10 Questions for Google’s Developer Relations Program Manager and the Nicest Guy in Tech, Amir Shevat
By: Hillel Fuld (@hilzfuld)
Oh, so you think I am exaggerating about the “Nicest guy in tech” title? Then you have not met Amir. The guy is just plain awesome. Now that I got that out of the way, Amir plays a central role in the activities of Google Israel. And let there be no mistake about it, Google Israel plays a central role in the global scope of what Google accomplishes daily. In fact, I was shocked to discover just how much of Google’s core offering was and continues to be developed here in Israel.
1: Who is Amir Shevat? Please tell me a little bit about your background both personal and professional.
For the last two years I’ve been working as a Developer Relations Program Manager at Google, helping developers and startups use open source, open web & mobile, and Google technologies. Before joining Google, I worked at Microsoft, Comverse, and was in the founding team of startups such as Coridan and I-Pace.
2: So let’s just get this out of the way since it is in everyone’s mind. Is working at Google as awesome as it seems? Please elaborate.
Well, yes – it is. It’s amazing to work with incredibly smart & committed people who are passionate about the internet and all that it has to offer. But, more importantly, it’s hugely exciting to work at a company that truly puts the user first and creates so many opportunities for developers and entrepreneurs of all kinds to use open-source technologies to push boundaries even further and create great products and services for internet users. It’s a cliche, I know, but we also try to have a lot of fun while doing what we do.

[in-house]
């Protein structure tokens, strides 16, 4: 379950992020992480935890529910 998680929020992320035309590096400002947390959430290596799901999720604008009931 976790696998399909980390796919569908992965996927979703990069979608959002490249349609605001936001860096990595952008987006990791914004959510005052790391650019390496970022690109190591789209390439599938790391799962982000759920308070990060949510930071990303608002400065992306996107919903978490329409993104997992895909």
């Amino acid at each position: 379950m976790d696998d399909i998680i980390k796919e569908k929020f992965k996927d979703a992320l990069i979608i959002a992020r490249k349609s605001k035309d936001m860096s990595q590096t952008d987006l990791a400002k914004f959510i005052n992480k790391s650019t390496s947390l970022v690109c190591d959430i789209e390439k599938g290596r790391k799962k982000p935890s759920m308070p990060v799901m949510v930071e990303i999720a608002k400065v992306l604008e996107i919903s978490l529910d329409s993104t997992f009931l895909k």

3: Everyone knows that Israel is Startup Nation, but how important is Google Israel in the big picture of Google as a leading company in the world of innovation.
Israel is a global leader in terms of technological know-how, and our teams in Israel play a major role in Google’s overall development. The engineers at our Israel R&D Center play an important part in many of our major product areas, including ‘Search’, and our engineers have been responsible for a number of key products which Google has launched to hundreds of millions of users around the world. In pretty much every area of work, we’re part of global teams which gives us the opportunity of learning from international colleagues and, on many occasions, helping them replicate and build on some of the great things that we’ve been able to do in Israel.
4: Tell me about Google’s new campus, the idea, the design, and the goal of its existence.
Campus Tel Aviv is a hub for entrepreneurs and developers. We offer a space for developers and entrepreneurs to attend and organize events with speakers, mentors and other entrepreneurs; a “hack space” and device library to develop and test new ideas; and “Google Launchpad”, a two-week ‘boot camp’ for early stage start-ups helping with subjects including user interface, product strategy & technology, marketing, business development and more. We’re really excited about this initiative, and the feedback that we’ve had so far from start-ups and our partners for this project has been really positive.
5: As the person responsible for developers, what do you see is the main incentive for developers to come on board the Google ship, whether it is Android, or something else?
The story of Google’s developer platform is a story of the Internet and of Mobile. Developers realize the power of the Internet and mobile – they understand that in order to be successful they need to leverage the potential of these platforms. Google provides developers with infrastructure and tools such as Android, Chrome, App Engine, Maps and more so that they can do more and succeed more, using open technologies.